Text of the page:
There is a myth, perpetuated by some self-interested business people, that one must trade off economic growth against environmental protection. It is true that an individual business may suffer costs and may even go out of business if it cannot figure out a cost-effective way to reduce their pollution, but the American experience clearly demonstrates that an economy can grow while pollution is reduced. Pollution control regulation forces innovation and modernization and can force an old business to reinvent itself. This turns out to be very useful in the emerging global economy, where businesses often compete against newer organizations, making use of innovative, less polluting and more efficient technologies. My clear sense is that the same intense drive and energy that has caused China's rapid economic ascent can also be devoted to its environmental sustainability.
At the (private or public) organizational level, sustainability can be seen as a conceptual framework for assessing the physical elements of an organization's material inputs, work processes, outputs and outcomes. This assessment requires transparent, reliable, valid and auditable measures. Measurement is important because, to once again paraphrase the management guru Peter Drucker, you can't manage something if you can't measure it. Without measures, you cannot tell if your management actions are making the situation better or worse.
These organizational-level measures can then be aggregated by industry or by geography with the ultimate goal of either being included in a nation's Gross Domestic Product or placed in a new indicator of a city, state or nation's progress toward a renewable, sustainable economy. I often say that the state of measurement in this field is relatively primitive and we have a long way to go. I am reminded about the time in the U.S. when every corporation self-reported their financial condition, making a true and fair public financial market difficult. After the market crash of 1929, during the New Deal era of the 1930s, the Security and Exchange Commission began the process of regulating corporate financial reporting leading to the development of generally accepted accounting practices. When coupled with professional and regulated auditing, it is now possible to have some faith in corporate financial reports. We need sustainability metrics to follow the same course and we need to develop generally accepted sustainability metrics.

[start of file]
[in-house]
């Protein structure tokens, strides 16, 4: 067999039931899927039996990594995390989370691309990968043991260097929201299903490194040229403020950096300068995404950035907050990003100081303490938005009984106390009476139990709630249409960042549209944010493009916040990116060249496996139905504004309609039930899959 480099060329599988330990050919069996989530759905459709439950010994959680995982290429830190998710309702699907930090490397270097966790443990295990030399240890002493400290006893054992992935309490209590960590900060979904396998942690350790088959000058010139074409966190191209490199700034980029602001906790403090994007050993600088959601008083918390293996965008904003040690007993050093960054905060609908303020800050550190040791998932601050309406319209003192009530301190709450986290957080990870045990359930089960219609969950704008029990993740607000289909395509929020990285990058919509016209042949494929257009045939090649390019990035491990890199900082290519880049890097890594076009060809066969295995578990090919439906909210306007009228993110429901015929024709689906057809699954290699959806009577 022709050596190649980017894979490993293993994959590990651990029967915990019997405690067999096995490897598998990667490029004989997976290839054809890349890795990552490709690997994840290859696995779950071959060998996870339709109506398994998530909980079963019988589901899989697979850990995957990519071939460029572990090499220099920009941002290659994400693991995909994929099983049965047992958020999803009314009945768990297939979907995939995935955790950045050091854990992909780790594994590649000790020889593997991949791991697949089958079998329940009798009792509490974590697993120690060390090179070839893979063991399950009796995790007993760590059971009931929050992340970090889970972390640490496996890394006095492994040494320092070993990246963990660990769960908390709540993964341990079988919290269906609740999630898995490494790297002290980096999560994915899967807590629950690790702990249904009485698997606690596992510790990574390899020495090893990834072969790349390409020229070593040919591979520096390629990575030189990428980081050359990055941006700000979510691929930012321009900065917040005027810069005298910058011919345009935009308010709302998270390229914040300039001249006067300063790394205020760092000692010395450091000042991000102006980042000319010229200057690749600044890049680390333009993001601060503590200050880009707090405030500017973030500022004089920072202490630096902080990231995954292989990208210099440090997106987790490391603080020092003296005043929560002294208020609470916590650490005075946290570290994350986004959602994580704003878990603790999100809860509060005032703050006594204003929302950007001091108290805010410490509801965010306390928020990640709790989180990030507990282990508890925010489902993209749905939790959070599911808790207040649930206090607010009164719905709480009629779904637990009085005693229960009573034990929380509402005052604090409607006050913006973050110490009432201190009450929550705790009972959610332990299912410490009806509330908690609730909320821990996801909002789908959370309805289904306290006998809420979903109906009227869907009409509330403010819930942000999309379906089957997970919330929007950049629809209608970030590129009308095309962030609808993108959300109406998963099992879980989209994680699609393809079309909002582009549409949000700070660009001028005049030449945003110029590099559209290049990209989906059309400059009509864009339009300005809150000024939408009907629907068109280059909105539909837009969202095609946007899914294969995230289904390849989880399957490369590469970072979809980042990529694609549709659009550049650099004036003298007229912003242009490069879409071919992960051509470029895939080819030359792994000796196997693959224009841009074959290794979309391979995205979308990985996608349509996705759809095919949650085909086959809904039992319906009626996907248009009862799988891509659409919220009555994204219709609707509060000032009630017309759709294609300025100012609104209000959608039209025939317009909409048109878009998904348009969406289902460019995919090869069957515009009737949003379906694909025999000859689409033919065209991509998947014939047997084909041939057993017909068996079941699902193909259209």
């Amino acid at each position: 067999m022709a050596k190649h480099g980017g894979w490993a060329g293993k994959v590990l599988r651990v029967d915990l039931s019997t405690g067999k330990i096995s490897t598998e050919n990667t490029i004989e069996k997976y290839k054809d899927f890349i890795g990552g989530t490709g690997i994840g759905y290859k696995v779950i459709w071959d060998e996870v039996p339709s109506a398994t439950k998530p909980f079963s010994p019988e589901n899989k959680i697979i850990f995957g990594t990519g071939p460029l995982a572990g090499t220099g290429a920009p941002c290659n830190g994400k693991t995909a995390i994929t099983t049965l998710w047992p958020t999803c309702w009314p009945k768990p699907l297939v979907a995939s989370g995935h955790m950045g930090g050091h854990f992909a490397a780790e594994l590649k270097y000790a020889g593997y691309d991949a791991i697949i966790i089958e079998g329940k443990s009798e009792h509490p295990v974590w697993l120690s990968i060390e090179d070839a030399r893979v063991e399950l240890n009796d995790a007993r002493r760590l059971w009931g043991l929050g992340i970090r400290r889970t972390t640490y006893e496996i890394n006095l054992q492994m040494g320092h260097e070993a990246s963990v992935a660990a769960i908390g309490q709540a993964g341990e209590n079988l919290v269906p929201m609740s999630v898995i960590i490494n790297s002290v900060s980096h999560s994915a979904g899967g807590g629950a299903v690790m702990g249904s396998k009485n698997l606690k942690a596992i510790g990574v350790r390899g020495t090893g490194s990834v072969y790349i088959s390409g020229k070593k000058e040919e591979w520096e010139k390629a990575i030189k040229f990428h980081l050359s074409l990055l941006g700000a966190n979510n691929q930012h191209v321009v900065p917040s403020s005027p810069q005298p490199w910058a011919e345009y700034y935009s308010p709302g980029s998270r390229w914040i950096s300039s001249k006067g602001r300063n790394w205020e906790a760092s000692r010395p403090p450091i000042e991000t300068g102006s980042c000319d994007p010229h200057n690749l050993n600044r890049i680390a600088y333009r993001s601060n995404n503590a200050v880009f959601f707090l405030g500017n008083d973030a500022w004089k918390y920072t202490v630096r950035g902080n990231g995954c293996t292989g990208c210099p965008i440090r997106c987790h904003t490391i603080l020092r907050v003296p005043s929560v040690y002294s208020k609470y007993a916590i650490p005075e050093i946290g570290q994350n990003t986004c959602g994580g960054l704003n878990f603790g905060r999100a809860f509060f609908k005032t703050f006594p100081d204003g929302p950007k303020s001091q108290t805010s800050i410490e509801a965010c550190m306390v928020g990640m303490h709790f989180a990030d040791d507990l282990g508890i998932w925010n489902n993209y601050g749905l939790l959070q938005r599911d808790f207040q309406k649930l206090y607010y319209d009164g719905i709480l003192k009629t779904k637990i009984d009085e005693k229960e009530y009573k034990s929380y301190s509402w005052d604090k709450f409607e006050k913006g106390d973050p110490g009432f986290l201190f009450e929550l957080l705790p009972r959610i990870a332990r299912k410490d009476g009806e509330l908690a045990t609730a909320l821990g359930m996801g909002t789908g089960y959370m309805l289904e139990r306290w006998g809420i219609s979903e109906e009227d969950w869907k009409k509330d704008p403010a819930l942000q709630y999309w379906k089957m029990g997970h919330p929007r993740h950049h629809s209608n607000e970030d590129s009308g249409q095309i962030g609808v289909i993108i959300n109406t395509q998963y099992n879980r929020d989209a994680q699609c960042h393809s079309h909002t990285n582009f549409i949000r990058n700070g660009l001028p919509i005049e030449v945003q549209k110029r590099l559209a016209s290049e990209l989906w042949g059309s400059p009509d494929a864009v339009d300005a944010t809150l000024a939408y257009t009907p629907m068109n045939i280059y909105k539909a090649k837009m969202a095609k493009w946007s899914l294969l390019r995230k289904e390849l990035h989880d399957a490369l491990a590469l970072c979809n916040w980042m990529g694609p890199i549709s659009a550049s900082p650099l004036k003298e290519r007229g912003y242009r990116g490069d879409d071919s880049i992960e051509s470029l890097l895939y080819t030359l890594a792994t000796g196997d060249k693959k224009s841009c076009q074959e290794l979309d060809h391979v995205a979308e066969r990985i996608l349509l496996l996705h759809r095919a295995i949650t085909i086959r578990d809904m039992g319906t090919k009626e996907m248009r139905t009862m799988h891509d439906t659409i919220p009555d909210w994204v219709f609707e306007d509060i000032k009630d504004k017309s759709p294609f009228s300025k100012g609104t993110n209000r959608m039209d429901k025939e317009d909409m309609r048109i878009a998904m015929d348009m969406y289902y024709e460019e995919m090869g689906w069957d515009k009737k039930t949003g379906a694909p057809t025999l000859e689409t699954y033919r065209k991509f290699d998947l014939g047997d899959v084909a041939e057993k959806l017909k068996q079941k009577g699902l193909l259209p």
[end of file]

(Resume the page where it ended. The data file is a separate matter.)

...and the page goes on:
In a global economy, we will need these metrics to be developed along similar lines in many nations. The hope of our Earth Institute team and our colleagues in the China Center for International Economic Exchanges is to contribute to the development of such a set of sustainability metrics. I believe this will be a decade-long process and envision an open and dynamic analytic effort to build these critical measures.